“Dunkirk” is not your typical war movie. It is not about a group of people going off into battle, attempting to complete a mission, and learning something about themselves or the nature of life or man’s inhumanity towards man. It is, instead, best understood as a visceral experience. Not visceral for the amount of blood shed or incredible violence, but rather for writer-director Christopher Nolan’s ability to use sound and visuals to put the viewer in the middle of each of the three stories he tells as a part of the larger narrative.

Although the three parts of the movie—essentially land, sea, and air—take place over different amounts of time, “Dunkirk” continually switches back and forth between them. The result is that the week-long land portion, the day-long sea portion, and the hour-long air portion feel nearly seamless and as though all are happening simultaneously.

I’m stopping now because I have a confession: it’s taken me an hour to write the above two paragraphs (137 words according to Word before I go back and edit them for the 20th time), and I’m still not happy with them. Everything I say about “Dunkirk” feels not quite right; not quite complete.

For instance, I very much want to say that “Dunkirk” is about as aggressively anti-narrative as a major Hollywood motion picture can be. However, it very much does have a story: there is the tale of the father, son, and young worker on the small boat crossing the channel. There is the story of the British soldier just trying to get back to England safely from the beach in France. There is the story of the fighter pilot doing his best to protect the soldiers and ships.

Then again, there isn’t necessarily a ton that happens in each of the stories over the film’s 107 minute runtime. The boat stops along the way to rescue a shell-shocked soldier who is terrified of returning to France (even to help with the evacuation). The pilot struggles in a dog fight. The soldier on the beach is continually thwarted in his attempts to leave the beach, repeatedly facing death.

The important thing about “Dunkirk,” and the reason that I would want to call it “as aggressively anti-narrative as a major Hollywood motion picture can be,” is that the way Nolan has structured the movie so much of that story feels of secondary importance. The experience isn’t the story—the reason the movie is brilliant isn’t in the story—it’s in the way it unfolds with the visuals and the sound. This is a war movie where, the first time a bullet is fired (and bullets have to be fired), I jumped out of my seat. It was a startling, unexpected, all-encompassing, gunshot. It is the first moment in the film where one starts to realize just what kind of a journey they’re about to go on, and the movie doesn’t let up.

Nolan’s visuals (the cinematography is by Hoyte Van Hoytema) offer not just the small scale thrills, the claustrophobia of being in the cockpit with the pilot or the small confines of the boat, or the sheer number of bodies trying to escape the beach on ships, but also the immensity of it all. It is a small boat on the Channel. It is a tiny plane in the sky. The 400,000 soldiers on the beach are but a drop in the bucket of what that beach could hold.

Here again is the problem with trying to describe the film – it is small and it is large at the same time. It is claustrophobic and immense. It is telling big stories and little ones and doesn’t care for doing it in a conventional style.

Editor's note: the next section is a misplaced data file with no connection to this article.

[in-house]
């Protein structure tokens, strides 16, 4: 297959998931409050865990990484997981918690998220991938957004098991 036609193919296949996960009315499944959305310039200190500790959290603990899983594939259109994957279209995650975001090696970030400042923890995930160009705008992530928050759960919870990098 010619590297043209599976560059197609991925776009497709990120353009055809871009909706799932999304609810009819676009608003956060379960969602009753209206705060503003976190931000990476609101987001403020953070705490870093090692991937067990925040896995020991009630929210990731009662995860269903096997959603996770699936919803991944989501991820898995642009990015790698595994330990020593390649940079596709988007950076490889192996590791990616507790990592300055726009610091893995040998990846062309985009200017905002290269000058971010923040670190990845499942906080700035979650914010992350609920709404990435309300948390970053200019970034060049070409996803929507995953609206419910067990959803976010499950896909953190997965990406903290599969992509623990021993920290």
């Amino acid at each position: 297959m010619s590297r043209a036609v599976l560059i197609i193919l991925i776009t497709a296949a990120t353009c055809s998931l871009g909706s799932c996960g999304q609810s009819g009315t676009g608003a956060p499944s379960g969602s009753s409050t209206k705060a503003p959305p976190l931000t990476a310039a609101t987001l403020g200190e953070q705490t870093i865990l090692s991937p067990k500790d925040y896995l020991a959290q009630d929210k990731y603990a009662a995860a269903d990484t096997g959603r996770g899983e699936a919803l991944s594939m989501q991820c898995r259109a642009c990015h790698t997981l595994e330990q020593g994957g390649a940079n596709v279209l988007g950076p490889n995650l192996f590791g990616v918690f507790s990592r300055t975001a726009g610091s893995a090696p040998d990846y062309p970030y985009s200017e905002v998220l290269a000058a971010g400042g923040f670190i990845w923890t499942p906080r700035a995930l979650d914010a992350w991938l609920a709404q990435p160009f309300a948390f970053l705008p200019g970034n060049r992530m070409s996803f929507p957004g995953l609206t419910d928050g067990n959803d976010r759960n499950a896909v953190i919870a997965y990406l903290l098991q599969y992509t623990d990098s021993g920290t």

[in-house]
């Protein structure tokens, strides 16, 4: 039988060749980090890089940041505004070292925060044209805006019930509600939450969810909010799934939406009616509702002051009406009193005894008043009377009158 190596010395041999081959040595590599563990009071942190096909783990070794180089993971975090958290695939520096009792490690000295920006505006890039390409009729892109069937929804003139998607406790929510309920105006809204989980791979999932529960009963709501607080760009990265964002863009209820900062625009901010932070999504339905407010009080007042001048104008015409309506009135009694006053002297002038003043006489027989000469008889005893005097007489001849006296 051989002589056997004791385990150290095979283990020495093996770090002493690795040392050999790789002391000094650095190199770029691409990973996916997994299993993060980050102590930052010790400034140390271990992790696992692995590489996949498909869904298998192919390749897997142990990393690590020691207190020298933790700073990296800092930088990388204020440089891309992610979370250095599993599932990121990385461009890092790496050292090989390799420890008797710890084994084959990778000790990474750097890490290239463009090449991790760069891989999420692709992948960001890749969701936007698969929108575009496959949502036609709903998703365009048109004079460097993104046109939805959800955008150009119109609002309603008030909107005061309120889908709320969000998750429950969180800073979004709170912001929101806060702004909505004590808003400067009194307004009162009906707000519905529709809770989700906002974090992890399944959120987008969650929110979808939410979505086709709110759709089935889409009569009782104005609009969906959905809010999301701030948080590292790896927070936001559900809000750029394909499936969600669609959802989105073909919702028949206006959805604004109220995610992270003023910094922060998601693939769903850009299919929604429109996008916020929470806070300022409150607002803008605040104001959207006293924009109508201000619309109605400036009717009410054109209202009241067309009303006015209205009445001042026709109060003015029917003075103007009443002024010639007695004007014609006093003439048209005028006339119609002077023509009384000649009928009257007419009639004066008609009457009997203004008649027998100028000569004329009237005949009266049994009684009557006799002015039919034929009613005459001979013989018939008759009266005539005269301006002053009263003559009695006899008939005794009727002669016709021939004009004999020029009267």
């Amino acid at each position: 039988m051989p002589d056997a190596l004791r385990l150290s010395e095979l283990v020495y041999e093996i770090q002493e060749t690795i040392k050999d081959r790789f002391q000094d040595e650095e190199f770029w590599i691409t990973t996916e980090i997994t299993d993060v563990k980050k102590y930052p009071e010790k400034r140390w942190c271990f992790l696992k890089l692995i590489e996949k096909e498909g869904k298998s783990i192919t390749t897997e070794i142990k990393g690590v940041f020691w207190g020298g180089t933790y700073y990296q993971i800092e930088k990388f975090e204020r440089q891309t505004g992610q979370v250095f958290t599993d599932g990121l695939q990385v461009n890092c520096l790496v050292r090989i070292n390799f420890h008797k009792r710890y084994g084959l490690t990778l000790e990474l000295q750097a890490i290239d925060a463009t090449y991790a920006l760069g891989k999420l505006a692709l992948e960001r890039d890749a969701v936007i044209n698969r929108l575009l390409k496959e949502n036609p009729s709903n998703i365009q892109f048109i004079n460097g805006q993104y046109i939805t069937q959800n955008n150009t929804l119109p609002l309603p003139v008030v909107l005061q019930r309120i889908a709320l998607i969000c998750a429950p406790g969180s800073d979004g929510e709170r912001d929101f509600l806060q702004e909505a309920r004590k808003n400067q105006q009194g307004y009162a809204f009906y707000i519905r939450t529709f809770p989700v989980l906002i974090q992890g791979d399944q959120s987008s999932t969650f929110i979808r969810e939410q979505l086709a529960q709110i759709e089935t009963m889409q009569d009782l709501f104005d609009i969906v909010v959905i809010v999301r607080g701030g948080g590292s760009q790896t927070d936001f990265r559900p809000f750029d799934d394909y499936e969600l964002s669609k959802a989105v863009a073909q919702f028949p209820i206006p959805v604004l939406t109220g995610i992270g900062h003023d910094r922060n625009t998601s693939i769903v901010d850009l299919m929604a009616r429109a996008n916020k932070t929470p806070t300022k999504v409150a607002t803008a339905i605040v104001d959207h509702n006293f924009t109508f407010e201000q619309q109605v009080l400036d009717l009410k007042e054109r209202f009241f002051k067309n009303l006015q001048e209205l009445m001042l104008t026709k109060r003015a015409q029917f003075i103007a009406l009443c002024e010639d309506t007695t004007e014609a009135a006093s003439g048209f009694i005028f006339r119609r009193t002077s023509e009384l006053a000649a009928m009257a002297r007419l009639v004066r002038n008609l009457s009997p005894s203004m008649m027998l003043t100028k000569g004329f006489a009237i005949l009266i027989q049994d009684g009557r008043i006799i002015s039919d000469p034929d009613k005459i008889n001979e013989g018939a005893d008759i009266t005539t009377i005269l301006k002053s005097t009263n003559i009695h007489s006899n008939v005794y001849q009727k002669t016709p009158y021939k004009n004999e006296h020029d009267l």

Then, there is Hans Zimmer’s score. Like the visuals, like the sound effects, the score is relentless. It drives the movie forward as it drives the audience to the edge of the seat. It makes one feel as though their heart is going to explode from its intensity. And, at the same time the score pushes one to the edge of their seat, the sound effects drive one cowering as far back as they can go.

We haven’t even gotten to the actors yet, and the intensity of the performances offered by Fionn Whitehead, Mark Rylance, Tom Hardy, Kenneth Branagh, Cillian Murphy, and the rest (yes, including Harry Styles). What is their to say about them? Hardy is the pilot and spends the vast majority of his portion of the movie with much of his face covered by a mask as he’s in the plane. We get his eyes and they keep one entranced. Murphy is the shell-shocked soldier picked up by Rylance’s boat captain. Murphy’s soldier is terrified and for good reason, and Rylance’s captain knows there’s not much that can be done for him. It’s horrifying. Branagh is the Commander in charge of the evacuation on the beach and offers, like Rylance, this amazing sort of courage in the face of disaster. Whitehead is our poor soldier trying to make his way home and continually being thwarted. His story might be the most heartbreaking of all… but is it? It is all incredibly heartbreaking, every bit of it.

Much has been made of the film’s relatively brief runtime, and an hour and 47 minutes does seem short for a filmmaker like Nolan who gave us two Batman movies that run more than two-and-a-half hours (and one which comes up 10 minutes short of that mark), as well as the nearly as long “Inception” and slightly longer “Interstellar.” And yet, one can’t imagine “Dunkirk” running any longer than it does. I have said it before and I’ll say it again – this is an intense film, and it is intense in every possible way. The impact of watching it on a big screen with great sound is amazing.

Now I’m something like 800 words further into this review than I was before and yet I don’t think I’ve mentioned the utter beauty of “Dunkirk.” The movie offers the sense of complete mastery by Nolan. There are spectacular images of danger and heroism and disaster and just beautiful shots of airplanes and boats and queues of soldiers. It is an experience and truly exciting.

“Dunkirk” is emotional, visceral, beautiful, intense filmmaking at its finest.

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photo credit: Warner Bros.